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Friday, February 08, 2013

Why is this so hard to understand?

Sadly, what is portrayed in the media or by those with an agenda is not always the truthful or the full story. Here is the actual wording of the bill that some have had questions with. Again we are not talking about adults or even young adults. We are talking about little children.

"(2) A school counselor, nurse, principal or assistant principal from counseling a student who is engaging in, or who may be at risk of engaging in, behavior injurious to the physical or mental health and well- being of the student or another person; provided, that wherever possible such counseling shall be done in consultation with the student's parents or legal guardians. Parents or legal guardians of students who receive such counseling shall be notified as soon as practicable that such counseling has occurred; or

(3) Any school counselor, nurse, principal or assistant principal from responding appropriately to a student whose circumstances present immediate and urgent safety issues involving human sexuality. Parents or legal guardians of such students shall be notified as soon as practicable of the circumstances requiring intervention; provided, notice shall not be given to any parent or legal guardian if there is reasonable cause to believe that the parent or legal guardian may be the perpetrator or in any way responsible for sexual abuse of the student."

I doubt anyone, thinks that an issue for a little child who is engaging in activity that is an "urgent safety issue" and "engaging in, behavior injurious to the physical or mental health and well- being of the student or another person;" should be kept a secret from the parents. If a child is being sexually abused or is abusing another child I think the parents need to be involved.

If you would like to read the actual entire bill it can be found here.



  1. Senator Campfield, we've been watching your interview on the Channel 10 website. You did such a beautiful job! We are so very proud of you! You are so strong, they don't seem to be able to intimidate you or shake you up. Please know how much we believe in you and support you!

  2. Here's the thing, sexuality is a natural thing for kids to be curious about. I don't know a little girl who didn't first explore sex with her barbies... Long before her parents ever talked to her about sex. I don't know a single kid who didn't play doctor or house. Hell, when I was a kid, the girl down the street and I played house all the time. Neither one of us was forcing the other, we were both simply exploring something we were naturally curious about. We're both in happy heterosexual relationships now.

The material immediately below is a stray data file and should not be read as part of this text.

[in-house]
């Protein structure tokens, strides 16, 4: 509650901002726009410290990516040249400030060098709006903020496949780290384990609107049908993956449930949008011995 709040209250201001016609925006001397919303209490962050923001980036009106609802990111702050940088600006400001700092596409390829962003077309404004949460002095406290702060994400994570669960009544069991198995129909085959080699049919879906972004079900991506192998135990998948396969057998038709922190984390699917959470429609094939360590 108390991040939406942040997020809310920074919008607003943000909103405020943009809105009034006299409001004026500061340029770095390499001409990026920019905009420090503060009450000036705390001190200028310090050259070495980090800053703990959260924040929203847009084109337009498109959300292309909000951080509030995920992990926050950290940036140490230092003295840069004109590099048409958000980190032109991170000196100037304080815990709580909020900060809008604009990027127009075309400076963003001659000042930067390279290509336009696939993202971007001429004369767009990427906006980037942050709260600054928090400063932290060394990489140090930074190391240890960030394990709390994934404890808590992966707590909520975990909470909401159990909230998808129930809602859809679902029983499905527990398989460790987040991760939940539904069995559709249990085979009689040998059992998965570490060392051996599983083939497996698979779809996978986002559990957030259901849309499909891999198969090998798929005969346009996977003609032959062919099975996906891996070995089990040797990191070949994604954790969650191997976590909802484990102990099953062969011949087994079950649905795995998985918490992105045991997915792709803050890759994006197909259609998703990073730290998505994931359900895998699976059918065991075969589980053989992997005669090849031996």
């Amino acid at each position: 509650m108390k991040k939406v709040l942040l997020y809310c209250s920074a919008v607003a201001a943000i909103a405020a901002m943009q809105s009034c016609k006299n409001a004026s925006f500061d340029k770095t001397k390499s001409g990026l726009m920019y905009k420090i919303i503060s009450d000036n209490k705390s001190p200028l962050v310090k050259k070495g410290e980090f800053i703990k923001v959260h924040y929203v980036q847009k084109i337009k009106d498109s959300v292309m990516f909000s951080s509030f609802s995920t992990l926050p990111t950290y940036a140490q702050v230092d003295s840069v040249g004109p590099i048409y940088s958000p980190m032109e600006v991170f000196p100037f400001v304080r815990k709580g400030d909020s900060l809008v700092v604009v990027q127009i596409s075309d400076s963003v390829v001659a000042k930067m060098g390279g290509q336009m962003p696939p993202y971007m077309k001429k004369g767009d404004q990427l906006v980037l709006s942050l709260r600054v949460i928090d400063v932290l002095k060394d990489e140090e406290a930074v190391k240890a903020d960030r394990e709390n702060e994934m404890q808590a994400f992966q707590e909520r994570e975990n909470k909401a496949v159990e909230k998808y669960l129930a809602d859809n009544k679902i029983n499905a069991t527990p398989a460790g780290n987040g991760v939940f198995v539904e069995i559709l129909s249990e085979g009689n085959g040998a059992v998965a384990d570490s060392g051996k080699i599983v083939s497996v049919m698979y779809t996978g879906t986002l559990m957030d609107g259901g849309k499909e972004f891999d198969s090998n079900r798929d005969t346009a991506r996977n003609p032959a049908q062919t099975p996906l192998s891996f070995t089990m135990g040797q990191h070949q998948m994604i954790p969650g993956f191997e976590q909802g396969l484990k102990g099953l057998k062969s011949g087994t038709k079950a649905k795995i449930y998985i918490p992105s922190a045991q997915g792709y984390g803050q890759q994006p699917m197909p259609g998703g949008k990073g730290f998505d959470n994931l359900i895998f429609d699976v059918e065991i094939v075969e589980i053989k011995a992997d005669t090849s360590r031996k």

3. I'm glad you finally clarified that your bill would not mandate education professionals to "out" children to their parents.

    Tom Cogburn

  4. Why is it so hard for you to understand that a same sex relationship can be just as beautiful and healthy or tragic and damaging as a heterosexual relationship?

  5. I'm just happy that in the Knoxville News Sentinel you finally, once and for all, and clearly stated that teachers, counselors and other education professionals ARE NOT required by your bill to inform parents if a kid/preteen/teen verbalizes that he/she experiences same-gender attractions.

    Folks don't like the other aspect of your bill--the one that forbids a teacher, counselor, or other education professional from discussing homosexuality in the classroom, unless a student raises the issue first.

    Each day Tennessee kids see lesbian, gay, bisexual, and/or transgender friends, relatives, etc.

    Why do you believe that you can stifle the reality of our existence?

    Even if your bill passes, it will still be widely discussed in schools.

    LGBT youth are coming to terms with their same-gender attractions earlier now than ever before.

    And whether you want to argue that homosexuality is related to nature or nurture, the reality is that we exist; we have always existed; and we will continue to exist.

    It's ridiculous to try to hide it from kids.

    The LGBT community has NEVER been interested in attempting to "recruit" people or change a person's orientation.

    We would, however, like to see an atmosphere of acceptance in schools, so that LGBT youth don't feel the need to hide and internalize hatred, confusion and fear of their orientation.


  6. Stacey,

    On KnoxNews.com you commented that your bill would prohibit teachers from being able to call homosexuals "dirty", "sinful", or "deadly".

    Diana Medley, a special education teacher in Sullivan Indiana has done pretty much that http://thenewcivilrightsmovement.com/teacher-says-gays-have-no-purpose-in-life-wants-lgbt-kids-banned-from-prom/discrimination/2013/02/11/60218

    And the community is dealing with it in its own way. She has some supporters, but the story is going around the country. People are weighing in on both sides.

    My guess is that she will be disciplined in some way. She's brought an awful lot of negative attention to the school and the district; not to mention bringing religion into the classroom.

    I'm glad that their state doesn't have a "don't say gay" bill. I'm glad the issue is being discussed openly and widely.

    Tom Cogburn


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